- Proust à la guerre comme à la fête par Anne-Hélène Dupont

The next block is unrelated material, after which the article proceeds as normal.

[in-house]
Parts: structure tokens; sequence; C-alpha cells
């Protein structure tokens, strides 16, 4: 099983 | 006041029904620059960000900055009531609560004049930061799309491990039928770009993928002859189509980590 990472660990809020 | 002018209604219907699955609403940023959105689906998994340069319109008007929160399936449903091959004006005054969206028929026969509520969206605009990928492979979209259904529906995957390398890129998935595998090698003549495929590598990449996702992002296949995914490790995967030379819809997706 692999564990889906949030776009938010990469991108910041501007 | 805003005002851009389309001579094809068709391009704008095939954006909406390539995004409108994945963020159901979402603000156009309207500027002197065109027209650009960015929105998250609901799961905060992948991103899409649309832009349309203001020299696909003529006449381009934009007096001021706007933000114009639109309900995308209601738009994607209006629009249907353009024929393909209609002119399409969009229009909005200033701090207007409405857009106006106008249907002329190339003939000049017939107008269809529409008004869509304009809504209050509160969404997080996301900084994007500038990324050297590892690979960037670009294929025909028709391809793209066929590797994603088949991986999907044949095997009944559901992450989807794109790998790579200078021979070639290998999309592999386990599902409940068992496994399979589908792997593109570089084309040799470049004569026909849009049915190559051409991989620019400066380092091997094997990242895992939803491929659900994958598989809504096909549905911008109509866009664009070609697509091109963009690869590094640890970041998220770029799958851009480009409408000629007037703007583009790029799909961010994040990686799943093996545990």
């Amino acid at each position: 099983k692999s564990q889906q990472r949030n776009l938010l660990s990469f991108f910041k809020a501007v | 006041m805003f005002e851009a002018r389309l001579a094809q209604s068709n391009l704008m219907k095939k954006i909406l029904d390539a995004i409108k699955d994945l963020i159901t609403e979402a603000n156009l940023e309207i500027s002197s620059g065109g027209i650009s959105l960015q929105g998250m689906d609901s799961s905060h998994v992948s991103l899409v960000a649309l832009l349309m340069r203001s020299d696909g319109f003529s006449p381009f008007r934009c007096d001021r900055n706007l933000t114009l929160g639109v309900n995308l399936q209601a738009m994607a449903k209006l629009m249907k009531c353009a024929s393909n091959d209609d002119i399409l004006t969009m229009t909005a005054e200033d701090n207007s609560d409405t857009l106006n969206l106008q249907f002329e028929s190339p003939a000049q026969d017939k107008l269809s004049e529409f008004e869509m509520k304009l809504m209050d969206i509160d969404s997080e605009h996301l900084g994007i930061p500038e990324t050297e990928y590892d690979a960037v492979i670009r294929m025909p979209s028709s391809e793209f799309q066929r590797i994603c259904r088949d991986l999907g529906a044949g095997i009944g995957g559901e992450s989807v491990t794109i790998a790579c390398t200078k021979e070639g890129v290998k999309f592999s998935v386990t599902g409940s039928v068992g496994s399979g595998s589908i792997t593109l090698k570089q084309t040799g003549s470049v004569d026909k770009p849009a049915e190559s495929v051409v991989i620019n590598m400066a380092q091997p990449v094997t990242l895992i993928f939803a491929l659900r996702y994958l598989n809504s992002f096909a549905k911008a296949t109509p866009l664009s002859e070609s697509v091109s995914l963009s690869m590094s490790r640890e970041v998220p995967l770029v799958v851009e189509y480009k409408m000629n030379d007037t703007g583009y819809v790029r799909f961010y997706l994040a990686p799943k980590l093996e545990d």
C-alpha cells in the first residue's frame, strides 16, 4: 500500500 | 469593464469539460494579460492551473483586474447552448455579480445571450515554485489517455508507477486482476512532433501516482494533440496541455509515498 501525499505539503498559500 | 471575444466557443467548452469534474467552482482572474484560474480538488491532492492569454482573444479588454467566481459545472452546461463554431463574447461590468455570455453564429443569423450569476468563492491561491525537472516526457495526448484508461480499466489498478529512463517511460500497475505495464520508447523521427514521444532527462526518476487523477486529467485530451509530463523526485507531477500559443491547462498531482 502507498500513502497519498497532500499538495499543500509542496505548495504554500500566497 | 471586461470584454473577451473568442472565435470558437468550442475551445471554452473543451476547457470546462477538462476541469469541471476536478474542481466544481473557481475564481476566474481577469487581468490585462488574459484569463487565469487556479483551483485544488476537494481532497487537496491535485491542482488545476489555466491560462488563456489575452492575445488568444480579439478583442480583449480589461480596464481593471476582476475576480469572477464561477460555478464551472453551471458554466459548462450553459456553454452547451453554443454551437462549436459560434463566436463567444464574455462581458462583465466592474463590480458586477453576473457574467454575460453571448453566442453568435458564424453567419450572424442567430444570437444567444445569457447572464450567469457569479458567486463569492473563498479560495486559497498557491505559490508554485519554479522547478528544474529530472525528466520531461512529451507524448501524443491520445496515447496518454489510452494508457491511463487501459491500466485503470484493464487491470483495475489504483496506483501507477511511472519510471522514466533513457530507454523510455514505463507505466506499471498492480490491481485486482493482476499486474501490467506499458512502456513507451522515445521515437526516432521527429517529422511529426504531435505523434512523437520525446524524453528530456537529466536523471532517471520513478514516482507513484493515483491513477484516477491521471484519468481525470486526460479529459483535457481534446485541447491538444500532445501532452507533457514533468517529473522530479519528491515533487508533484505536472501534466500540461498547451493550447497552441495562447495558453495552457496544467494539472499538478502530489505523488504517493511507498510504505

Centenary commemorations have been a productive catalyst for consideration of the representation of the First World War in Marcel Proust's Le Temps retrouvé, as well as for wider reflections regarding the effect of this war on À la recherche du temps perdu as a whole. In a way, the commemorations have been bookended by the publication of two critical works in the same series: Brigitte Mahuzier's Proust et la guerre (Paris: Honoré Champion, 2014; reviewed in French Studies, 68 (2014), 562–63); and our present subject, Anne-Hélène Dupont's dual reading of war and/as festivity in À la recherche. Dupont's thematic rapprochement may seem surprising, but it is motivated on three counts. Firstly, this precise comparison appears in Le Temps retrouvé, where the air raids over Paris are described as a 'fête vraie (cited p. 13, from Proust, À la recherche du temps perdu, ed. by Jean-Yves Tadié, 4 vols (Paris: Gallimard, 1987–89), IV, 337; original emphasis). Secondly, contemporary writers such as Henri Barbusse, Guillaume Apollinaire, and Roland Dorgelès also speak about the war in similar terms. Thirdly, festivals have long been associated with violence, according to the work of anthropologists and sociologists such as Roger Caillois or René Girard. This triple justification reveals Dupont's methodological approach, which carefully balances what she calls 'fidélité au vocabulaire de Proust' (p. 32)—'la fête correspond avant tout dans cette étude à ce que Proust désigne comme tel' (ibid.)—with theoretical insights and analysis. The first part of the book is devoted to exploring prewar experiences and episodes that are presented as fêtes. Here we are offered a binary typology of 'fêtes vraies' (which take place typically in Combray and concern nature, religion, childhood, and art) and 'fêtes factices' (which are more commonly set in Paris and involve society and love). Much of this material inevitably goes over old ground, albeit from a new perspective. The first category, for instance, begins with the protagonist at the hawthorn hedge and includes the 'drame du coucher', as well as discussion of the sacredness of art. The eventual acknowledgement, that 'fêtes vraies' and 'fêtes factices ne sont pas aussi incompatibles' as originally suggested (p. 123), is welcome and sensitive to the complexities of the Proustian universe. Those interested in Proust's description of the war must wait until the second part of Dupont's study, but the delay is productive above all in showing how the later episode has been anticipated 'involontairement' in these various earlier fêtes (p. 36). A final chapter is devoted to rereading the episode of the 'matinée chez la princesse de Guermantes' as an unending fête By the end, 'il n'y a plus de hors-fête' (p. 266), and both Proust's narrator and Dupont's reader have been fully trained in what is described as 'l'école des fêtes' (p. 258). Overall, Dupont's analysis knits the war [End Page 307] episode more tightly into À la recherche, while also following assiduously the disparate threads of one of the novel's many productively polyvalent themes: la fête.